True Vine

Basic Ecclesiology 3: Who’s In?

One of the thornier question in ecclesiology is the question of boundaries: who gets included and who gets excluded?  If you’re reading this hoping that I will conclusively resolve the issue in a “basic ecclesiology” series, you will be disappointed.

No, the starting point for my discussion of inclusion and exclusion is the apostle Paul’s advice to a younger minister of Christ, Timothy.  After reminding him of the salvation available in Jesus, Paul continued (2 Timothy 2:14-19):

Keep reminding God’s people of these things. Warn them before God against quarreling about words; it is of no value, and only ruins those who listen.  Do your best to present yourself to God as one approved, a worker who does not need to be ashamed and who correctly handles the word of truth.  Avoid godless chatter, because those who indulge in it will become more and more ungodly.  Their teaching will spread like gangrene. Among them are Hymenaeus and Philetus,  who have departed from the truth. They say that the resurrection has already taken place, and they destroy the faith of some.  Nevertheless, God’s solid foundation stands firm, sealed with this inscription: “The Lord knows those who are his,” and, “Everyone who confesses the name of the Lord must turn away from wickedness.”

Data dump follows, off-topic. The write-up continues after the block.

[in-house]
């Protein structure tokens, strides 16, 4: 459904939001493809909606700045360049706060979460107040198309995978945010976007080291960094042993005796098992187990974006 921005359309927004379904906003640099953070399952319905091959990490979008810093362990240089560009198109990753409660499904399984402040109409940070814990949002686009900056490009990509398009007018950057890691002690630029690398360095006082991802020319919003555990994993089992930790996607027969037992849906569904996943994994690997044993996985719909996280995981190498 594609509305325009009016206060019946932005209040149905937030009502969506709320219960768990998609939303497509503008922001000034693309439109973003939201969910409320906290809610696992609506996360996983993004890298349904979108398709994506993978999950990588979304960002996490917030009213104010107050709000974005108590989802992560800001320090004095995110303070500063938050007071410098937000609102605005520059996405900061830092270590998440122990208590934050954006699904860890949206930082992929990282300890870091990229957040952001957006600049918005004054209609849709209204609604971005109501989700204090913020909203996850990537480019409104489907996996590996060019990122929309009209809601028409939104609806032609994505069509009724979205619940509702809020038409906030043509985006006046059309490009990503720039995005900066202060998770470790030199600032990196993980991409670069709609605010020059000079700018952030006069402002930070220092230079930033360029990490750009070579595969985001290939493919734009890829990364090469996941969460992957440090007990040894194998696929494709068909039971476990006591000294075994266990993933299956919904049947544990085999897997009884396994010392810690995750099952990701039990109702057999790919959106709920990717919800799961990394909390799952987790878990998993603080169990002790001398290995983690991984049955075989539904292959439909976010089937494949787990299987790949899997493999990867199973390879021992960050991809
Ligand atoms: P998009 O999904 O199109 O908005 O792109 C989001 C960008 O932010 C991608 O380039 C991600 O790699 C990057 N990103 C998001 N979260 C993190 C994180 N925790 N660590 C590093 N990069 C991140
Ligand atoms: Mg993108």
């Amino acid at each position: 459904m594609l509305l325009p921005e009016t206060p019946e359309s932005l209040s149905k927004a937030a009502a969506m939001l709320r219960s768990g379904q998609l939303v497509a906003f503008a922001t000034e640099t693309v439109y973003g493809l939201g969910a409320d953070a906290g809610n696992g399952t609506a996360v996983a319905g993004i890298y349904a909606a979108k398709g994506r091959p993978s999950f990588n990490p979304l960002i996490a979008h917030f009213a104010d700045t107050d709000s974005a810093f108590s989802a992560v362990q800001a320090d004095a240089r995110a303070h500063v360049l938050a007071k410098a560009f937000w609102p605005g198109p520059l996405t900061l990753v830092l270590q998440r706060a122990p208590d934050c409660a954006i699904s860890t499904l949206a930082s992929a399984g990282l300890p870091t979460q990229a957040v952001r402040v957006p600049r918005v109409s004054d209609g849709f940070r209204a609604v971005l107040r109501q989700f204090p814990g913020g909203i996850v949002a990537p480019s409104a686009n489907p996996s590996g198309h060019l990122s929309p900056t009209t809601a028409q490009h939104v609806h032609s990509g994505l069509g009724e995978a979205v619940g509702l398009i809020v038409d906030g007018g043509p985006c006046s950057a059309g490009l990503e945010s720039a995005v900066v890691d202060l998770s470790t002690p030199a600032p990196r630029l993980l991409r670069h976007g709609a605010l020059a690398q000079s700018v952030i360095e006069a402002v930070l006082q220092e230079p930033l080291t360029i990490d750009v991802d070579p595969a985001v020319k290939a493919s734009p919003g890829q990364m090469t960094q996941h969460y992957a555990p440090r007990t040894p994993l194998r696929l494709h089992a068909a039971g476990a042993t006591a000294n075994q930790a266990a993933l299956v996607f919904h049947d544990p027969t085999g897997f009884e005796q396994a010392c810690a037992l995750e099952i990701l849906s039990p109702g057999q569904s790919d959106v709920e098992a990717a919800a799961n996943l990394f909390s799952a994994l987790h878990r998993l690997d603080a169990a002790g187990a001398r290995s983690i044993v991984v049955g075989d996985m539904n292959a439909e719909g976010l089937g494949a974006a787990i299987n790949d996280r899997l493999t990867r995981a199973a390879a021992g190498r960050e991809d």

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Basic Ecclesiology 2: Jesus

If, as I argued before, the Greek word ekklesia just means a gathering, then what makes an ekklesia into the Christian Church?

Being an adult convert, I never actually went to Sunday School, but I am told that there is often a single answer that works for every question.  I enjoy a little joke which plays on this observation: A new Sunday School teacher comes and tries to start his relationship with the class to a good start, and so asks a simple question: “What’s gray, runs in trees, eats nuts, and has a large bushy tail?”  No student raises a hand, but one girl in front has a big frown on her face.  The new teacher asks her, “What’s wrong?” and receives the reply, “I know the answer’s Jesus, but it sounds like a squirrel!”

It is not a squirrel which makes a gathering into the Church (except perhaps sometimes); the Sunday School answer is correct.  It is obvious, and true: Jesus Christ is what makes a gathering into the Christian Church. (more…)